Imaging Studies for Pleural Mesothelioma
A chest x-ray is normally the initial imaging study performed on a patient who is experiencing symptoms. Although a chest x-ray is important for detecting early signs of mesothelioma, it cannot provide sufficient information to offer a definitive diagnosis. Advance imaging techniques such as CT, MRI and PET can be of greater benefit. Computed tomography (CT) scans can create a detailed 3-D image that allow tumors to be discovered easily. CT scans are approximately 90% sensitive for detecting pleural malignant mesothelioma. Magnetic resonance imaging (MRI) can also create high-resolution 3-D images than can be useful for planning a biopsy or surgical removal of the mesothelioma tumor. Positron emission tomography (PET) is excellent at identifying cancer, detecting metastasis, and distinguishing between malignant and benign diseases.
N-ERC/Mesothelin is a protein that may be found in the bloodstream of a patient with pleural mesothelioma. Testing for the presence of N-ERC/Mesothelin is 95% sensitive which makes it one of the most accurate blood tests available for mesothelioma.
Biopsy for Pleural Mesothelioma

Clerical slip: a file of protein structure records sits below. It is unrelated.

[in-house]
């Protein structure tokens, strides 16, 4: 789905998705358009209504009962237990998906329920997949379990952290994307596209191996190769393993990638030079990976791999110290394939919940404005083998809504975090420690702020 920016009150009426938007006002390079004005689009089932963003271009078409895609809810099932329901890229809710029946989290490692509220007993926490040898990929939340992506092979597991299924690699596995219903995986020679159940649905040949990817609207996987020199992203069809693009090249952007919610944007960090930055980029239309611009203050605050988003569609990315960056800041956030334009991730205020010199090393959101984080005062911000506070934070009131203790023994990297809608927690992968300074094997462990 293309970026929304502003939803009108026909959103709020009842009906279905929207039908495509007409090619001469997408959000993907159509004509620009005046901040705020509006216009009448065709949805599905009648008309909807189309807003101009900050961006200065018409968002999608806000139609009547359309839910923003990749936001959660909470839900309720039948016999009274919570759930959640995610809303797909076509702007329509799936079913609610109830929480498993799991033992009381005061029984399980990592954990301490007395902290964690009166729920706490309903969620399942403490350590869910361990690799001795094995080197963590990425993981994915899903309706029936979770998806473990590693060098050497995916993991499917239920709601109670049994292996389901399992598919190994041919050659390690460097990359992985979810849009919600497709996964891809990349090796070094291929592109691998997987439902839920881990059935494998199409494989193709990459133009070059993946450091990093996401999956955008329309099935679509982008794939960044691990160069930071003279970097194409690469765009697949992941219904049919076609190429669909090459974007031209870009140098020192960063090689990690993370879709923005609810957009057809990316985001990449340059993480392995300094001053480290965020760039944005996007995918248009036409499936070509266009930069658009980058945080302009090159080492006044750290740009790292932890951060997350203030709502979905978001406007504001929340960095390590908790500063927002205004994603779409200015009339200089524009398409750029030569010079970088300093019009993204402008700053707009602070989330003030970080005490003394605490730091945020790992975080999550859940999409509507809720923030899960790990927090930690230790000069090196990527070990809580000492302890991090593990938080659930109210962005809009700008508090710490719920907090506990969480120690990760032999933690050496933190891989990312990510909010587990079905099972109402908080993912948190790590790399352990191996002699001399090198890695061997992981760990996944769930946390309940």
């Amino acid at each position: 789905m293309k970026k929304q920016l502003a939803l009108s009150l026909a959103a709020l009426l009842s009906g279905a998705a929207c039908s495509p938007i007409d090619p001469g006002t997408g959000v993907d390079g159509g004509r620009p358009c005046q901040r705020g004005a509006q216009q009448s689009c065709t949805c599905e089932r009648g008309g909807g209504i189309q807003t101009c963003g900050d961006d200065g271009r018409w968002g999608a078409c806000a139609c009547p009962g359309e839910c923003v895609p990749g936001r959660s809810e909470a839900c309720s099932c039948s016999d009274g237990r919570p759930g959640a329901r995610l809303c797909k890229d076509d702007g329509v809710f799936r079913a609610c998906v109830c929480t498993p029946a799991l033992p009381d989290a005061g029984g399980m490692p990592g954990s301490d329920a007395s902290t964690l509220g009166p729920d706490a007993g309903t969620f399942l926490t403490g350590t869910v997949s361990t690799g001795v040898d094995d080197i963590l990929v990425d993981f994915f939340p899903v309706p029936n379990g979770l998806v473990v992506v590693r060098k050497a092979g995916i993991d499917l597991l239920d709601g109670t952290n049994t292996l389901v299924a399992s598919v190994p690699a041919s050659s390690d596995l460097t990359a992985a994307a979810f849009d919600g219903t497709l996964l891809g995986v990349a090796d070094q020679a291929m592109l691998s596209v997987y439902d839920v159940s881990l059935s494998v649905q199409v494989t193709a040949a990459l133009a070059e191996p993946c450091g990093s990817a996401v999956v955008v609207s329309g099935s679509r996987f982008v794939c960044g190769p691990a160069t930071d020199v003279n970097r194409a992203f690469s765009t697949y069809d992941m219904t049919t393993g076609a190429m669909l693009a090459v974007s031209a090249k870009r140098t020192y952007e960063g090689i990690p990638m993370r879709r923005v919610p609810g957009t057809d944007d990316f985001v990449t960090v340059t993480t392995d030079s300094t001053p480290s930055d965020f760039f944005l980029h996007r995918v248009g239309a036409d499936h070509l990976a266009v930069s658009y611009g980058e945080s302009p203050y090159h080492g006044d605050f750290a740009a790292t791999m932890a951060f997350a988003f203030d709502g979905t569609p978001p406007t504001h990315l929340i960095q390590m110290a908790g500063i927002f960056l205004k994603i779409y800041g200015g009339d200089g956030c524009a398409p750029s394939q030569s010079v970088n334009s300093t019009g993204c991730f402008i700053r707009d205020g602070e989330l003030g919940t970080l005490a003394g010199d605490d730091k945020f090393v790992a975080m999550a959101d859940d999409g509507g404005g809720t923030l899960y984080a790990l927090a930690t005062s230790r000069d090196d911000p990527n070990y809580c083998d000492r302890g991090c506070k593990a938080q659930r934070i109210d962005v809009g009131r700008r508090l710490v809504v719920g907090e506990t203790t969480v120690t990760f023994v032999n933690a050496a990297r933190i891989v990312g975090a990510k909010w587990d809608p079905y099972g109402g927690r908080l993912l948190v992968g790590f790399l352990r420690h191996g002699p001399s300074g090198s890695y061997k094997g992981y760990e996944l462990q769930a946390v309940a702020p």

Although signs, symptoms, imaging studies, and blood work may all indicate the presence of pleural mesothelioma, the only definitive way to know if you have the disease is to obtain a biopsy. The tissue that is examined during a biopsy will determine if the tumor is definitively mesothelioma or another form of cancer. In addition, a biopsy can indicate the stage of the disease and assist in determining the proper course of treatment.
Knowing the signs and symptoms of pleural mesothelioma is really the first step in knowing whether or not you have the disease. Seeking medical attention upon occurrence of symptoms can greatly enhance quality of life if you are definitively diagnosed with pleural mesothelioma. However, the answer to the question, “How do I know if I have pleural mesothelioma?” is to have a tumor biopsied.
How is Pleural Mesothelioma Diagnosed?